I know it didn’t happen this way, but watching this, I get the feeling that on the first day of filming, someone rushed up to the set with a piece of paper in their hands, shouting “we got the rights to Witchcraft! Quick, put some magic in the script!” The dark arts play little to no role, and could actually be removed completely without changing the finished product. That’s weird, right? It’s not just me that thinks that’s odd?
William from the previous movie is back, and this time he’s a lawyer. He’s gone from a newborn to a professional in two years, so I feel congratulations are in order. He’s also on his third / fourth surname, and this one is a doozy – Spanner! So William Spanner is representing, pro bono, a young black kid accused of rape and murder; this entire (fairly lengthy) subplot, with its ludicrous melodrama and endless courtroom clichés, is purely to introduce the Reverend Jondular, a guy with voodoo powers who teaches William…I have absolutely no idea. To use power for good, or perhaps he taught him some voodoo tricks, or something. Honestly, it’s so stupid I’m surprised I’m recapping it without throwing my keyboard at the nearest wall.
Michelle from part 2 being a distant memory, Billy-Boy has a new girlfriend, Charlotte (Lisa Toothman), but she wants kids and as his last potential baby-mama wanted to give birth to the Dark Lord himself, he’s perhaps understandably a little reticent about agreeing. So they’re arguing, and into this mess comes Louis and Roxy (Domonic Luciana and Leana Hall). Louis is a witch himself, and his trick is picking up women, killing them by sucking the lifeforce right out of them, then transferring that force to Roxy, to keep her alive. They may have mentioned why she needs it, but your humble reviewer probably wasn’t paying attention at that point.
Louis and William run into each other in a bar, and due to William leaving his wallet behind, Louis turns up at his house and falls for Charlotte hard. So he just sort of inserts himself into their life, and as Charlotte is less than thrilled with her current boyfriend, flirts a little more than is strictly necessary with Louis. And so it rumbles along – the kind of love triangle, the trying to figure out what Roxy is even doing in this movie, the lack of any explanation as to why William has magic powers and why he chooses not to use them…you know, the normal sort of thing for a movie like this.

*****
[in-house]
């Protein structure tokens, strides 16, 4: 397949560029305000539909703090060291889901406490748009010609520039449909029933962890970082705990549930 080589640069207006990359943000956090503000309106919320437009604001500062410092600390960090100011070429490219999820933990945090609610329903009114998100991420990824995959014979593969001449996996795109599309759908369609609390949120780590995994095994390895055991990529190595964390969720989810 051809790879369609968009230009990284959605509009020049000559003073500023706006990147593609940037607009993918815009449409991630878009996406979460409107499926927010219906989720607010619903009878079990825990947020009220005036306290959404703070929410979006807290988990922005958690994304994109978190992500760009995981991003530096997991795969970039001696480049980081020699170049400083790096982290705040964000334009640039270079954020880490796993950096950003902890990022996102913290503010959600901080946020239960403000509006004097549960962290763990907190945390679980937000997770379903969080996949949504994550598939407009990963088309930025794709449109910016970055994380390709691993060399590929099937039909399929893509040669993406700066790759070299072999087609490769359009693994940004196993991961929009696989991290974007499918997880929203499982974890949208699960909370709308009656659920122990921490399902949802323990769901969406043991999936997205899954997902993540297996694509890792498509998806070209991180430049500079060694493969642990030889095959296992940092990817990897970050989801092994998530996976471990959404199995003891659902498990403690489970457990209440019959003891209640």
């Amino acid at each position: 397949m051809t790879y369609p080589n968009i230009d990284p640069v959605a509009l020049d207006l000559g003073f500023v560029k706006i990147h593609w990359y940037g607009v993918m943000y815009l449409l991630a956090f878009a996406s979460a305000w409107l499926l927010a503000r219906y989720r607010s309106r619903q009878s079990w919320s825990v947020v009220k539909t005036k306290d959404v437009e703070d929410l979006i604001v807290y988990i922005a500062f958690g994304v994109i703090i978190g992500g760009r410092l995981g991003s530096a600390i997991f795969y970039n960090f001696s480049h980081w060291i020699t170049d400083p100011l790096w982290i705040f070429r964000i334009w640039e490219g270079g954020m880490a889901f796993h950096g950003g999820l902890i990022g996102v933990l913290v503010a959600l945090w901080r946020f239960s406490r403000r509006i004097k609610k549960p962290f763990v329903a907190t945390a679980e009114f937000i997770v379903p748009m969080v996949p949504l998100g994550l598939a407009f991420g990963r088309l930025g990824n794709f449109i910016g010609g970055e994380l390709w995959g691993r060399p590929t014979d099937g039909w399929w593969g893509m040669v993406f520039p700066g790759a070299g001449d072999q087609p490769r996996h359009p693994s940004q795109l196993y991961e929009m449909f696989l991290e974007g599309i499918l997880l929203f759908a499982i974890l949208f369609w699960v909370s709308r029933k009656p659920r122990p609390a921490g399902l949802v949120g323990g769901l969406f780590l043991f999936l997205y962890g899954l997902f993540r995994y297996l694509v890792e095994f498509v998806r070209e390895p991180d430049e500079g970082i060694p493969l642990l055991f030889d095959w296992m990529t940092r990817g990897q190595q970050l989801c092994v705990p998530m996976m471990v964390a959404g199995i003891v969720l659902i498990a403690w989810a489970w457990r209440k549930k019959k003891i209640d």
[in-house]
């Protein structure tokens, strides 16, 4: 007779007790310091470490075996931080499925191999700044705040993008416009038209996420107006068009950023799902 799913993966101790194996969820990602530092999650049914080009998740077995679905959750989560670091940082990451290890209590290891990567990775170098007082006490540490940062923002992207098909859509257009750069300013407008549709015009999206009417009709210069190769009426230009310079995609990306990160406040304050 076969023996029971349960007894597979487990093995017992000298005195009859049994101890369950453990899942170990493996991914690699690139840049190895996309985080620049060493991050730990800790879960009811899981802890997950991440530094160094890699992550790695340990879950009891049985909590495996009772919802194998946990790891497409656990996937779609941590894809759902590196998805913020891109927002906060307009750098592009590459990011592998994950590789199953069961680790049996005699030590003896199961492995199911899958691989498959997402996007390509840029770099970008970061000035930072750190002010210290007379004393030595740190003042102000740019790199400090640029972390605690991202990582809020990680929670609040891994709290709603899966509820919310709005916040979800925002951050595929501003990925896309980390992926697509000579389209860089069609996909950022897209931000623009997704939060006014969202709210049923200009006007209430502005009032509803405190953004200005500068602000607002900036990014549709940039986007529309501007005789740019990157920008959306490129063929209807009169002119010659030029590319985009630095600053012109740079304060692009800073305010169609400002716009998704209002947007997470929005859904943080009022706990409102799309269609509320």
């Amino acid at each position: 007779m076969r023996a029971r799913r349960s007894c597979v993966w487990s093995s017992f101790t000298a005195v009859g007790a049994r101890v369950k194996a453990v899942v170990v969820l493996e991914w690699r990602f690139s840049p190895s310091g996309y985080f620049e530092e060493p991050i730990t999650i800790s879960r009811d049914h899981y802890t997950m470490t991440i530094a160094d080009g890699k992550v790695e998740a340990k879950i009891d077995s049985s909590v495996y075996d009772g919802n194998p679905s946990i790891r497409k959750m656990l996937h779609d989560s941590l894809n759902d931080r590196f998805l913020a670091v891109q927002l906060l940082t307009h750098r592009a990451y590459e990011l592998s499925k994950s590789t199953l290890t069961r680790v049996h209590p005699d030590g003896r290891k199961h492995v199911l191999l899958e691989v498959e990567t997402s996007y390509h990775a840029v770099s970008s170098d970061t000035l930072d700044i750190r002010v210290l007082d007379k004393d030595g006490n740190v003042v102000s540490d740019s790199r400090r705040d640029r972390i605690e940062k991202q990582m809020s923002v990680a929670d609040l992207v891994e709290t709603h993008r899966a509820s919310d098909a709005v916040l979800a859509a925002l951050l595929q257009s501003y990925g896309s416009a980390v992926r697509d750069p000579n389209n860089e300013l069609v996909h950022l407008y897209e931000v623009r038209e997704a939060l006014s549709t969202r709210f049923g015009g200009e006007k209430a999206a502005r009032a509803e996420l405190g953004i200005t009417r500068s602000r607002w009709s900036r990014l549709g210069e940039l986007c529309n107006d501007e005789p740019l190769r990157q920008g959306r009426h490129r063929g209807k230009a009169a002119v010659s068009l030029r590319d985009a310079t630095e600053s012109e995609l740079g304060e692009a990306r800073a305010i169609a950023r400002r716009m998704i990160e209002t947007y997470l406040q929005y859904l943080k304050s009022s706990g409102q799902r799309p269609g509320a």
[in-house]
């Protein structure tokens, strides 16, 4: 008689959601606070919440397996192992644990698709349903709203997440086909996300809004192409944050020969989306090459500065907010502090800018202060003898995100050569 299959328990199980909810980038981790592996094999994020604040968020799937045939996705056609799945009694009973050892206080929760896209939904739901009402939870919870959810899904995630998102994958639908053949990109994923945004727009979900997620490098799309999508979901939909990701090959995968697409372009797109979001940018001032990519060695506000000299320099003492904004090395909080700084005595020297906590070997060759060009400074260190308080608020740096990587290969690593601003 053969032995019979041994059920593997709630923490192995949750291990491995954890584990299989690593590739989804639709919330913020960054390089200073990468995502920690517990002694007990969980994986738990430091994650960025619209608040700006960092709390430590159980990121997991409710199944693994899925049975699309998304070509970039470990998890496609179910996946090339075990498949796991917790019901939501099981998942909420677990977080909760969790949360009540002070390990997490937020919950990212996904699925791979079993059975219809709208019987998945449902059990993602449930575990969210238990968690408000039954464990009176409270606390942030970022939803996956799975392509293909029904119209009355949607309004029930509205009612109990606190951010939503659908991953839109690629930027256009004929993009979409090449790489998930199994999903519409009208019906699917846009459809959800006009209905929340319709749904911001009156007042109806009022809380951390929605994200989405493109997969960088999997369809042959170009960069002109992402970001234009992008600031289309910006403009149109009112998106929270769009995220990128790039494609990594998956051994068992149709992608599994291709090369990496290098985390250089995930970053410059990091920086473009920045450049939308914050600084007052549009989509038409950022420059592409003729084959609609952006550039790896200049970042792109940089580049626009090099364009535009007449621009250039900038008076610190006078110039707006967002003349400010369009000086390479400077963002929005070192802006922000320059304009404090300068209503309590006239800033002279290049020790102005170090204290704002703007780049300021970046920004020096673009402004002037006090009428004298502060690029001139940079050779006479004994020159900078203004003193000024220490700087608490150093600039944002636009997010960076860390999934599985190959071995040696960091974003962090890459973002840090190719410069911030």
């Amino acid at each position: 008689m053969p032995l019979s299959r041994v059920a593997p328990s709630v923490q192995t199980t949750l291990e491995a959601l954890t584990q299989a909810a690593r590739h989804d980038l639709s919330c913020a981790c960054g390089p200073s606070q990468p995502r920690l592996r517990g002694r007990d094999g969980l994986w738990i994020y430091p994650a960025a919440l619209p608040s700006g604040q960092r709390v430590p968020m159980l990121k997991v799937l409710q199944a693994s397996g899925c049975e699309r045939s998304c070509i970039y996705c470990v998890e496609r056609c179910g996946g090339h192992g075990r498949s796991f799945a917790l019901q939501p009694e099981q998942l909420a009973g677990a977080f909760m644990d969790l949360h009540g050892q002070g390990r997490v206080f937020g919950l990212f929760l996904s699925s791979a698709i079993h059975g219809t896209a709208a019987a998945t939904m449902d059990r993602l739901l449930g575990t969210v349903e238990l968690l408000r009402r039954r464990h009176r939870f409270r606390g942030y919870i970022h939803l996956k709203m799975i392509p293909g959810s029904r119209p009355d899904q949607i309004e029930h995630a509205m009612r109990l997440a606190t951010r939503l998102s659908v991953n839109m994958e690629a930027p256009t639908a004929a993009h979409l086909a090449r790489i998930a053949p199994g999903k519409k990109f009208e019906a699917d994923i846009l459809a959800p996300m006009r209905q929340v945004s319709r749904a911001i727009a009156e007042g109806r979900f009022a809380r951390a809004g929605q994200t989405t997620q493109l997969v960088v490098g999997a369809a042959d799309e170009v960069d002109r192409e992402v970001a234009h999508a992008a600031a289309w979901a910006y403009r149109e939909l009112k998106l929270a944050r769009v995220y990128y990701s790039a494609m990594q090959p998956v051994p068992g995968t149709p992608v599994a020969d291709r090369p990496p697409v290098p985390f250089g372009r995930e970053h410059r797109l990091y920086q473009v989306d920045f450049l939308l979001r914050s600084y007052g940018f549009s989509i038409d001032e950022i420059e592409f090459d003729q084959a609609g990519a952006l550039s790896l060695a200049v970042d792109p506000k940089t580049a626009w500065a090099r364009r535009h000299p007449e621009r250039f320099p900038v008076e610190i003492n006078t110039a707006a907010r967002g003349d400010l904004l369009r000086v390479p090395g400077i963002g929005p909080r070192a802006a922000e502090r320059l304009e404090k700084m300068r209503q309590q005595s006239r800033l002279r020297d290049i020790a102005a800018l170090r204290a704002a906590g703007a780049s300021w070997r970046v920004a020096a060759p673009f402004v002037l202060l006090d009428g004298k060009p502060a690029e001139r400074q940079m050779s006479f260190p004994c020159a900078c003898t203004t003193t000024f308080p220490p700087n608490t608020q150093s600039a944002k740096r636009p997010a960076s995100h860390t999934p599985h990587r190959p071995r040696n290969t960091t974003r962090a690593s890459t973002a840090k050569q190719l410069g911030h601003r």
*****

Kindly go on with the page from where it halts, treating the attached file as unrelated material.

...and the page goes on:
I’m really at something of a loss as to what to make of “The Kiss Of Death”. It falls between a number of stools – there’s a legal thriller, which is just abandoned with “oh yes, some other guy confessed to the crime, you’re free to go”; there’s an erotic thriller, with almost all the sex taken out; and there’s a tale of the occult, with basically no magic in it. Then there’s the characters. When Louis and William meet, William is in a bar talking to a woman who he’d just met, so you think “unhappy relationship, interesting stranger, maybe something will happen here”. Nope! William leaves, and Louis takes her home and kills her. Then there’s the DA, who’s making William’s life tough; you can tell there’s a good person in there somewhere, though, and there might be a relationship brewing. Nope! She gets run over by Louis, who’s driving William’s car for some unknown reason. If you build a character up, having them run over and then buried in the desert halfway through the movie isn’t the best way to go – unless you’re “Psycho”, of course, and wow is this movie not “Psycho”. If you’re “Witchcraft 3”, it might just be best to stick to the basics.
There is central tension, of a sort. William, knowing he’s got some link to the devil, chooses to not exercise the magic powers he has (how did he get them? Er, birthright) so I guess we’re waiting for him to bust out some good-guy magic to defeat the bad witch, save the day, and so on. The problem is, he really doesn’t! I mean, his eyes glow a bit (I think, the VHS tape was a little indistinct and both central characters look a little alike) but his victory is achieved with a magic stick given to him by the voodoo Reverend, nothing really from him at all. That final fight, though, is amazing – two people who’ve never swung a punch in their lives, rolling around the floor, crashing into things. It’s the sort of fight two children would have, and is almost worth the price of admission on its own.
I’m sorry, readers. Let’s get definite for a moment – it’s terrible, don’t under any circumstances try and track it down to watch it. But I just don’t know why it was made. Who looked at this, with its terrible lead performances, its lack of sex, drama, comedy, or horror, its lack of fucking witchcraft, and thought “yes, this is definitely worth releasing”? Director Rachel Feldman is strictly a low-level TV director, this being one of her very few movies; and writer Jerry Daly, after penning several bad supernatural-themed movies in the late 80s, decided this was it and never wrote again, after this (there’s a credit for him 17 years later, but I reckon that’s an IMDB typo).
Rating: thumbs down